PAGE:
• Trauma

    Proximal Humerus Fractures in Osteoporotic Bone

    Fractures of the proximal humerus are extremely common in adults older than 50 years.Osteoporosis is a common comorbidity in this patient population, particularly in women, and has important implications for the treatment of such fractures. Most osteoporotic fractures of the proximal humerus may be treated with nonsurgical management, with protocols for rehabilitation designed to promote early range of motion and gradual strengthening of the rotator cuff muscles. For displaced fractures of the proximal humerus involving two, three, or four parts, as defined by the Neer classification, surgical management may be indicated. Surgical options for treating osteoporotic fractures of the proximal humerus include the use of locking plate constructs and, for fractures in which reconstruction is not possible, hemiarthroplasty or reverse total shoulder arthroplasty. Appropriate patient selection is essential for optimizing the clinical, radiographic, and functional outcomes of treatment for these challenging fractures.

      • Keywords:
      • proximal humerus fracture

      • percutaneous pinning

      • hemiarthroplasty

      • reverse total shoulder arthroplasty

      • reverse TSA

      • locked plating

      • osteoporotic bone

      • osteoporosis

      • Subspecialty:
      • Trauma

      • Shoulder and Elbow

    Treatment of Pelvic and Acetabular Fractures in Elderly Patients

    The combination of a longer human lifespan and an active lifestyle continuing later into life has both increased the extent of pelvic and acetabular fractures in the elderly and made their treatment more significant. The greater number of medical comorbidities in the older population, the osteopenic or osteoporotic condition of bone in much of this age group, and the frequency of concomitant hip arthrosis are all essential considerations.The weakening of bone with aging allows its fracture with forces of lower energy, results in fractures with patterns that differ from those in younger persons, including more frequent impactions of the dome of the femoral head, and makes more challenging the reduction of pelvic and acetabular fractures and maintenance of their repaired state. Although some injuries in the elderly should be treated with principles and methods similar to those used in younger patients, including anatomic restoration with rigid fixation of the acetabular articular surface and pelvic ring, most injuries of the pelvis and acetabular ring in elderly patients are unique in various ways and may require treatment through other options as well as internal fixation. This paper discusses fragility fractures of the pelvis and acetabulum, and reviews the clinical presentation, different treatment options, and surgical techniques for treating these fractures in elderly patients. Although nonsurgical care, external fixation, open reduction and internal fixation (ORIF), percutaneous/limited ORIF, acute total hip arthroplasty with or without ORIF, and delayed total hip arthroplasty have all been advocated as treatment options for such fractures, considerable debate continues to surround the indications for each of them.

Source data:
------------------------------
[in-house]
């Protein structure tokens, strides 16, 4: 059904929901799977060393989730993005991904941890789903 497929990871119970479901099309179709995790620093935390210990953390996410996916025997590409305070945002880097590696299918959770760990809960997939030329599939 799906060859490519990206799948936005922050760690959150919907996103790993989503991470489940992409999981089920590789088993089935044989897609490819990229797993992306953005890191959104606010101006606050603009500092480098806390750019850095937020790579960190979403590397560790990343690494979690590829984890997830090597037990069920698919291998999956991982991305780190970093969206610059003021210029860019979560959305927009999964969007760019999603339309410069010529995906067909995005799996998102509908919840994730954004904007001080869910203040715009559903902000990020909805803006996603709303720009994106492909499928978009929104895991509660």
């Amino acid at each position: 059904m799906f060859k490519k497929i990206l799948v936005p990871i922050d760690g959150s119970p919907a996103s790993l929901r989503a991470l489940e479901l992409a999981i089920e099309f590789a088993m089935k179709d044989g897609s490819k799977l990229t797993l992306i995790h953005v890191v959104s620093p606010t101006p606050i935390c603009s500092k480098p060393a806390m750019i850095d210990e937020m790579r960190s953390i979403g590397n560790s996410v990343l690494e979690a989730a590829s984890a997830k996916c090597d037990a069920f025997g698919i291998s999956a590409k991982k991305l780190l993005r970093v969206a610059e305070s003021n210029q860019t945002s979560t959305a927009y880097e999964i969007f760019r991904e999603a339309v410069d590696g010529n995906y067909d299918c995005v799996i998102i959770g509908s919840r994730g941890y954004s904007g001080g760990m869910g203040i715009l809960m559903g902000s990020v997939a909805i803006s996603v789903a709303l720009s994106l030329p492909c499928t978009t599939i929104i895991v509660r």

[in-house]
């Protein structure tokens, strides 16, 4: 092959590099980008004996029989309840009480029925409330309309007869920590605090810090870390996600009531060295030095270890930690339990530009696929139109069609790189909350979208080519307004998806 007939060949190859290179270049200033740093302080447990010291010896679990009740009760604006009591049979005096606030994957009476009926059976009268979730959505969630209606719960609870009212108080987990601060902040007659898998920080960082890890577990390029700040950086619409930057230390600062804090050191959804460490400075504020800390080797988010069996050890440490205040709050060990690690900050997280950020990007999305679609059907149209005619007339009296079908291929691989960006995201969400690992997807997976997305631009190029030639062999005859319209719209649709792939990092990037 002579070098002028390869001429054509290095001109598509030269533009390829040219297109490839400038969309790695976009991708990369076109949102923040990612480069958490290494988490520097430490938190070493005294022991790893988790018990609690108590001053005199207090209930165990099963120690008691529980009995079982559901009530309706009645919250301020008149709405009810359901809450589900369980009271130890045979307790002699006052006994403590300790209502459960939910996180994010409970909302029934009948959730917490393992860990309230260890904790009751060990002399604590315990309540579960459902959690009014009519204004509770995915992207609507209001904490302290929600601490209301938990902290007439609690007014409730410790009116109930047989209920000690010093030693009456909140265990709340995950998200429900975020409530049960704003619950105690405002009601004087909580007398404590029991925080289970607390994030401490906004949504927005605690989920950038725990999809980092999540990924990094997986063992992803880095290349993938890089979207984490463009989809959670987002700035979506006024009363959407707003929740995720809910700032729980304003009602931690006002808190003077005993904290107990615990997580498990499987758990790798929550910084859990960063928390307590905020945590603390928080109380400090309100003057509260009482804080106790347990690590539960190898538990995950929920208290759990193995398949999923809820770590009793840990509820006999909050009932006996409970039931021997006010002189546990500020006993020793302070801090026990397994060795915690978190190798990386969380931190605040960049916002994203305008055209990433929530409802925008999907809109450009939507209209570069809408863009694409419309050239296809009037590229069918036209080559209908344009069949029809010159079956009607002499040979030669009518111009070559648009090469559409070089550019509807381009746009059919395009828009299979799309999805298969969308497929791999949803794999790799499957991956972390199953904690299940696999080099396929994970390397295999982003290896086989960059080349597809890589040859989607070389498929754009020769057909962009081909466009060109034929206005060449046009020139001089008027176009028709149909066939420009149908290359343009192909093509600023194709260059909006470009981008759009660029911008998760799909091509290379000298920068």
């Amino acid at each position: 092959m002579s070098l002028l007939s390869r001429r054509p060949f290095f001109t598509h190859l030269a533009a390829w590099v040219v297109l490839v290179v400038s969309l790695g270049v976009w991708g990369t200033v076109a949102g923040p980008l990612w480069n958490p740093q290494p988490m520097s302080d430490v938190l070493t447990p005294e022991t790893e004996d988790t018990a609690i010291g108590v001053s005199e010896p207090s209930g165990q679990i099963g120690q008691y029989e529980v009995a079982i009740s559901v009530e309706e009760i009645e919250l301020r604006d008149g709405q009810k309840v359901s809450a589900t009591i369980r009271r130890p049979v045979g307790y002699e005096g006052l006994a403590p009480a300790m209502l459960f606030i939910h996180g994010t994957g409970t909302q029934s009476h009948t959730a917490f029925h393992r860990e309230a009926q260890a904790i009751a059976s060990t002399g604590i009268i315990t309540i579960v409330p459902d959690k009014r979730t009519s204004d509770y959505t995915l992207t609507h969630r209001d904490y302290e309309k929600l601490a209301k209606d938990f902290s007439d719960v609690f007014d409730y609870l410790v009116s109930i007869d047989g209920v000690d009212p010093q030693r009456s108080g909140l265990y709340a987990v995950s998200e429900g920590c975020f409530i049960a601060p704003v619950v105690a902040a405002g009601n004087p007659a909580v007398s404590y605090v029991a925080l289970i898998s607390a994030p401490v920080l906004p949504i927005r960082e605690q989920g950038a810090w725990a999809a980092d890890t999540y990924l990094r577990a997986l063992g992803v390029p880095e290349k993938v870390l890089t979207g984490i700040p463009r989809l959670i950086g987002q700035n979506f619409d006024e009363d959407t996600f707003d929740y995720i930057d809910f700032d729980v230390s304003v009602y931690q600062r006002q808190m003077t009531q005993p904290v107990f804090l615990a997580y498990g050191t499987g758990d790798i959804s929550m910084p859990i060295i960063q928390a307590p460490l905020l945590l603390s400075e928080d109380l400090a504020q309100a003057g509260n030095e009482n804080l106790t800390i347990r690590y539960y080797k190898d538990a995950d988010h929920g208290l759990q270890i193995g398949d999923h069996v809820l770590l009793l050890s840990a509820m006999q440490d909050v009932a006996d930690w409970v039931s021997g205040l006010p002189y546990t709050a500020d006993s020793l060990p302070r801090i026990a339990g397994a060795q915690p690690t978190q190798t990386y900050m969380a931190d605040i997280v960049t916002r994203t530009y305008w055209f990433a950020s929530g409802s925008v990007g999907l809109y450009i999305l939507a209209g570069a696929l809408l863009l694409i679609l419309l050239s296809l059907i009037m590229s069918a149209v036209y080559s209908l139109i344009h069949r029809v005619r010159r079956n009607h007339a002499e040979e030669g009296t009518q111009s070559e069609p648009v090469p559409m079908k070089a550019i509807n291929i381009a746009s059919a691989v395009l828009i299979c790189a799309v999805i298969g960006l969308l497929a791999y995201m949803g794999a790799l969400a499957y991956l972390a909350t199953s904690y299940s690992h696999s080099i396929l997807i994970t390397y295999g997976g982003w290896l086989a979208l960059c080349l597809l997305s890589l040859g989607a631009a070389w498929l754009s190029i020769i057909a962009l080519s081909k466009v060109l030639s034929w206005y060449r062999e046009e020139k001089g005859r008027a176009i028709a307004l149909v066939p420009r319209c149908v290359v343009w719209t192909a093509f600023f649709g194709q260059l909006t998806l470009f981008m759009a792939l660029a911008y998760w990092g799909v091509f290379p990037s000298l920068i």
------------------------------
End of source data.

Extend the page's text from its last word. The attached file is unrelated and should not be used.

• Keywords:
      • pelvic fracture

      • acetabular fracture

      • osteoporosis

      • fragility fracture

      • elderly

      • Subspecialty:
      • Trauma

    Periodical Links

    Advertisements

    Advertisement